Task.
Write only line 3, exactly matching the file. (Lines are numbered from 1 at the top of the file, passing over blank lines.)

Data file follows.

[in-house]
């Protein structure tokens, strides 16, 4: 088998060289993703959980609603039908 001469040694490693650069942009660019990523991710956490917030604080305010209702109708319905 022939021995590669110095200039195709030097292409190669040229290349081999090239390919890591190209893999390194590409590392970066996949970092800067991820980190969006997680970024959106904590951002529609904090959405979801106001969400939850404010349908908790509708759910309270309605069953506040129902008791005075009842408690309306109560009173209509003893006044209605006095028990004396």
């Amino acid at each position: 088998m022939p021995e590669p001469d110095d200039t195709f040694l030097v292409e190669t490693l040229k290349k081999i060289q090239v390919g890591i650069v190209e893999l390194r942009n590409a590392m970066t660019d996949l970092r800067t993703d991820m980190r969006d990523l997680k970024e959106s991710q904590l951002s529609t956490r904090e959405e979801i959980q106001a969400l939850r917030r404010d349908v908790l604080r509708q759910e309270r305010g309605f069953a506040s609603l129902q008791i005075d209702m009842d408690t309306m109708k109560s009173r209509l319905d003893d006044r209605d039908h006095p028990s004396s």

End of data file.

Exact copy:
């Amino acid at each position: 088998m022939p021995e590669p001469d110095d200039t195709f040694l030097v292409e190669t490693l040229k290349k081999i060289q090239v390919g890591i650069v190209e893999l390194r942009n590409a590392m970066t660019d996949l970092r800067t993703d991820m980190r969006d990523l997680k970024e959106s991710q904590l951002s529609t956490r904090e959405e979801i959980q106001a969400l939850r917030r404010d349908v908790l604080r509708q759910e309270r305010g309605f069953a506040s609603l129902q008791i005075d209702m009842d408690t309306m109708k109560s009173r209509l319905d003893d006044r209605d039908h006095p028990s004396s």